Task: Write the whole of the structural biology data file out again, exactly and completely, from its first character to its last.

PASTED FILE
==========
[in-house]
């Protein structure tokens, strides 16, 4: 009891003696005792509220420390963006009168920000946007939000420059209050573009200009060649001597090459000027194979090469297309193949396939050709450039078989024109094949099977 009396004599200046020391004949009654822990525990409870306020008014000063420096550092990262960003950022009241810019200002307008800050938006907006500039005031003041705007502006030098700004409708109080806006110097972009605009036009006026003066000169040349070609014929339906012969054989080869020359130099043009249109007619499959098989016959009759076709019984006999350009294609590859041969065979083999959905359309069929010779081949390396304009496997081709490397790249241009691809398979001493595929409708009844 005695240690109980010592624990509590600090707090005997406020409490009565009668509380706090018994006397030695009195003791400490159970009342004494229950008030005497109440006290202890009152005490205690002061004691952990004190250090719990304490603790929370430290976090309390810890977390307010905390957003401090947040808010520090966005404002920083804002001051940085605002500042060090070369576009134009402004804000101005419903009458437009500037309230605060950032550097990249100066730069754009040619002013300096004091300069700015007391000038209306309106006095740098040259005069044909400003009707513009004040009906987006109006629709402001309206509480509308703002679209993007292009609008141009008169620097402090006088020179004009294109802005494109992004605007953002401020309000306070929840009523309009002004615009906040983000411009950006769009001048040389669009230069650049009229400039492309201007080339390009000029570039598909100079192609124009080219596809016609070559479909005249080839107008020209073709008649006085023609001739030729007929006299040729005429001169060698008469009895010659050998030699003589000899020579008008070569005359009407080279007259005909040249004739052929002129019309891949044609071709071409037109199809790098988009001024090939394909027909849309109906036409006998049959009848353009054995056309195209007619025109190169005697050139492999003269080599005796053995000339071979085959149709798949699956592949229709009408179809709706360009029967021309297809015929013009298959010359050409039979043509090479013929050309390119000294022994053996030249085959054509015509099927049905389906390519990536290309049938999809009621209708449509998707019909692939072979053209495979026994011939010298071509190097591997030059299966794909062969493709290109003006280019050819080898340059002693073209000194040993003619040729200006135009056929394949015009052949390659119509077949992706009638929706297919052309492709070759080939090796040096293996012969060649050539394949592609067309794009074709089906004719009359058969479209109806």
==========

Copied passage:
[in-house]
């Protein structure tokens, strides 16, 4: 009891003696005792509220420390963006009168920000946007939000420059209050573009200009060649001597090459000027194979090469297309193949396939050709450039078989024109094949099977 009396004599200046020391004949009654822990525990409870306020008014000063420096550092990262960003950022009241810019200002307008800050938006907006500039005031003041705007502006030098700004409708109080806006110097972009605009036009006026003066000169040349070609014929339906012969054989080869020359130099043009249109007619499959098989016959009759076709019984006999350009294609590859041969065979083999959905359309069929010779081949390396304009496997081709490397790249241009691809398979001493595929409708009844 005695240690109980010592624990509590600090707090005997406020409490009565009668509380706090018994006397030695009195003791400490159970009342004494229950008030005497109440006290202890009152005490205690002061004691952990004190250090719990304490603790929370430290976090309390810890977390307010905390957003401090947040808010520090966005404002920083804002001051940085605002500042060090070369576009134009402004804000101005419903009458437009500037309230605060950032550097990249100066730069754009040619002013300096004091300069700015007391000038209306309106006095740098040259005069044909400003009707513009004040009906987006109006629709402001309206509480509308703002679209993007292009609008141009008169620097402090006088020179004009294109802005494109992004605007953002401020309000306070929840009523309009002004615009906040983000411009950006769009001048040389669009230069650049009229400039492309201007080339390009000029570039598909100079192609124009080219596809016609070559479909005249080839107008020209073709008649006085023609001739030729007929006299040729005429001169060698008469009895010659050998030699003589000899020579008008070569005359009407080279007259005909040249004739052929002129019309891949044609071709071409037109199809790098988009001024090939394909027909849309109906036409006998049959009848353009054995056309195209007619025109190169005697050139492999003269080599005796053995000339071979085959149709798949699956592949229709009408179809709706360009029967021309297809015929013009298959010359050409039979043509090479013929050309390119000294022994053996030249085959054509015509099927049905389906390519990536290309049938999809009621209708449509998707019909692939072979053209495979026994011939010298071509190097591997030059299966794909062969493709290109003006280019050819080898340059002693073209000194040993003619040729200006135009056929394949015009052949390659119509077949992706009638929706297919052309492709070759080939090796040096293996012969060649050539394949592609067309794009074709089906004719009359058969479209109806």